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# Jupyter Notebooks for Engineering Classes

I have one more “traditional” engineering class in my time at Ohio State which is ECE 2020: Introduction to Analogue Circuits. I took digital circuits a couple semesters ago, and that class was basically boolean expressions but with little lines connecting to boxes. This class is more resistors/inductors/capacitors/I never took a class on complex numbers oh God. So, there’s a little more algebra involved, and it becomes especially unwieldy when we start using complex numbers for the phasor domain.

But I knew there were symbolic solvers out there (Wolfram Alpha, for one), and I was feeling more comfortable with Jupyter notebooks, so I decided to use Sympy to do all of my homework for ECE 2020 in a notebook.

Here’s how I set it up:

## Setting up a Virtual Environment

Assuming you have `python3` installed on your machine (if you don’t, look here (or anywhere on the internet) for instructions):

``````cd <your school folder>
python3 -m venv school-venv
. school-venv/bin/activate``````

## Installing Dependencies

We need Jupyter and Sympy (Jupyter will install iPython as a dependency):

``pip install jupyter sympy``

Then we need to create a kernel for Jupyter that corresponds to this virtual environment:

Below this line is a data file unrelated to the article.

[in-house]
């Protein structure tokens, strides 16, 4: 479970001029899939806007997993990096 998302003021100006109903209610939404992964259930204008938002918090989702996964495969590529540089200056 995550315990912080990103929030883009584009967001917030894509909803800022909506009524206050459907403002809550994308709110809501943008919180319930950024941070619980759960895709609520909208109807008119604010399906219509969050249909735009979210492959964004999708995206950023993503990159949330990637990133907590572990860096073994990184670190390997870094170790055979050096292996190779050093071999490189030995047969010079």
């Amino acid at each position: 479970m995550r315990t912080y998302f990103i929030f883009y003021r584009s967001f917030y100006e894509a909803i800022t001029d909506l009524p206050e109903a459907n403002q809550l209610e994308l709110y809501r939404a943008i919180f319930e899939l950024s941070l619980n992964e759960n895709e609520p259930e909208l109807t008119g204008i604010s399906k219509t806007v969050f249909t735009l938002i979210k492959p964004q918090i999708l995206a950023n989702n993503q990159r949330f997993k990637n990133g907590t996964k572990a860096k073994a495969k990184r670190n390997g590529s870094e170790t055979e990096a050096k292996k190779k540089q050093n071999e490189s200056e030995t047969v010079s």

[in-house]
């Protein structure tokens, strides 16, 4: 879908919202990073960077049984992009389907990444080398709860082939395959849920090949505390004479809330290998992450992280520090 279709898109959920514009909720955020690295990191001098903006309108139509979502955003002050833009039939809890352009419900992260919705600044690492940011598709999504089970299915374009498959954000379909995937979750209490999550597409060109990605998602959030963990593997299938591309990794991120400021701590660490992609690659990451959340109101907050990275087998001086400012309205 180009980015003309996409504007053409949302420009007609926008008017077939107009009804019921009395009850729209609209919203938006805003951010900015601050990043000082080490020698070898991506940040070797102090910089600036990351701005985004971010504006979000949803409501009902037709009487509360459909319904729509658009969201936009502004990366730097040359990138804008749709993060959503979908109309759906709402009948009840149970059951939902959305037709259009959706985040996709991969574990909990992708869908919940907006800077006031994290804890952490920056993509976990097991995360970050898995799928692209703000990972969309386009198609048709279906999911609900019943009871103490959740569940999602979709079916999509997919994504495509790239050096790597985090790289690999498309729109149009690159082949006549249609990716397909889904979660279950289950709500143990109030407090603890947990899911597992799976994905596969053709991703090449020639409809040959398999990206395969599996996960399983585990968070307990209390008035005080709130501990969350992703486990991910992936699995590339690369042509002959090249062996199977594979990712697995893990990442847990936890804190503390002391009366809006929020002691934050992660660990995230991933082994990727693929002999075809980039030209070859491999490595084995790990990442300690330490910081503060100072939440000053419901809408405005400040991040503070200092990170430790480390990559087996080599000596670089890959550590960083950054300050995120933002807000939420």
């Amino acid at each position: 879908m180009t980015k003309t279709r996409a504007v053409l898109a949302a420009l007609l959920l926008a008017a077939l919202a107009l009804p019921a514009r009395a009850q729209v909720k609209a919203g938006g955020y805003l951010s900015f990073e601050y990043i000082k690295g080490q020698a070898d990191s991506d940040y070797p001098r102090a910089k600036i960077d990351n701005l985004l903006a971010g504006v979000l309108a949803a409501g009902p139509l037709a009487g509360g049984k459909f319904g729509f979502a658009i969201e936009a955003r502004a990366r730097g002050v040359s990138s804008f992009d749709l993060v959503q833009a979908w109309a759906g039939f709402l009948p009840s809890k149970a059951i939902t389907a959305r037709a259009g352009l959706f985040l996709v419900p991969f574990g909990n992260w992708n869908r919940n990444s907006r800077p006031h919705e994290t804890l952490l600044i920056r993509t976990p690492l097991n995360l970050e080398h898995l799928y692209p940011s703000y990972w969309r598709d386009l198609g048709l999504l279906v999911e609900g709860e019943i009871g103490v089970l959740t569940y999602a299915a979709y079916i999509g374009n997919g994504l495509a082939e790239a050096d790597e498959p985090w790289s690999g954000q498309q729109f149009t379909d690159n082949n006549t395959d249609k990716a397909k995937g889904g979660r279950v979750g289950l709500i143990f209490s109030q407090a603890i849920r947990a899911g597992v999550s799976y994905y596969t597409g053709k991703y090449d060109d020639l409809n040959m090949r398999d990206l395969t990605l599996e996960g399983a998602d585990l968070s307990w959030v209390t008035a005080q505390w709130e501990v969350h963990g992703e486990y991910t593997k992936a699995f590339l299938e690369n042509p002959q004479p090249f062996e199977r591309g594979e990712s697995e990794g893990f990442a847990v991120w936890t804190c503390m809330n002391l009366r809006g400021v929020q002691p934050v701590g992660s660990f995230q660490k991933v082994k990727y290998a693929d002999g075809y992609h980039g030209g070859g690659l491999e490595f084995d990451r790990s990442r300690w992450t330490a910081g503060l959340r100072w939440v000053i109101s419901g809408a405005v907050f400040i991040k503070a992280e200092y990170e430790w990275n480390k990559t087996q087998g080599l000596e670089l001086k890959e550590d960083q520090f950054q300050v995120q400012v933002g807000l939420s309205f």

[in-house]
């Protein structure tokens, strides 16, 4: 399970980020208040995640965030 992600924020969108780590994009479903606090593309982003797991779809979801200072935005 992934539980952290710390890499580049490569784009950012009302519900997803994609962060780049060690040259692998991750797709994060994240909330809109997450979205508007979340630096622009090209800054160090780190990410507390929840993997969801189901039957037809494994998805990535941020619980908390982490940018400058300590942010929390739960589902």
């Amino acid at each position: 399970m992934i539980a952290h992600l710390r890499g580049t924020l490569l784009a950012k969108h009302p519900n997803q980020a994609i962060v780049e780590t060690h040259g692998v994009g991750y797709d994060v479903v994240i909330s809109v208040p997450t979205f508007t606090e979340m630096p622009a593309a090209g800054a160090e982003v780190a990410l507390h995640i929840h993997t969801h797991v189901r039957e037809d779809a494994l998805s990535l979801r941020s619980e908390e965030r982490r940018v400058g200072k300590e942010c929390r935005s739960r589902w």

``````. school-venv/bin/activate
ipython kernel install --user --name=school``````

## Create a notebook

``jupyter notebook <your school folder>``

This will launch the web interface. From here, I navigate to my class folder and create a new notebook with my school kernel

## Solve Problems

I always import Sympy and `exp` from `cmath`, and set up j to mean `0+1j`:

``````import sympy as sym
from cmath import exp
j = 1j # for convenience``````

And here’s an example of how I would do an ECE problem:

First, set up my constants.

``````w = 300
z1 = 8
z2 = 8
v = 1+0j
i = 2+0j``````

Next, I set up values that depend on constants.

``````zL = j * w * 3 * 10 ** -6
print('zL:', zL)

zTH = 1 / (1/z1 + 1/(zL + z2))
print('zTH:', zTH)

zC = -j / (300 * 5 * 10 ** -6)
print('zC:', zC)``````

Finally, I use Sympy to solve for variables in multiple equations.

Note: You need to set up `Va` and `Vc` as `sym.Symbol()` for Sympy to solve for it.

Note 2: The results from Sympy are not type `complex`; they must be cast before being used with other `complex` numbers, or you end up with weird results.

``````Va = sym.Symbol('Va')
Vc = sym.Symbol('Vc')

result = sym.solve(
(
(Va - v) / z1 + (Va - Vc) / zL,
(Vc - Va) / zL + Vc / z2 - i
# as far as I know, these equations are always assumed to equal 0
),
(Va, Vc)
)
vTH = complex(result[Va])
print('vTH:', vTH)``````

And this is how it all might look within a Jupyter notebook: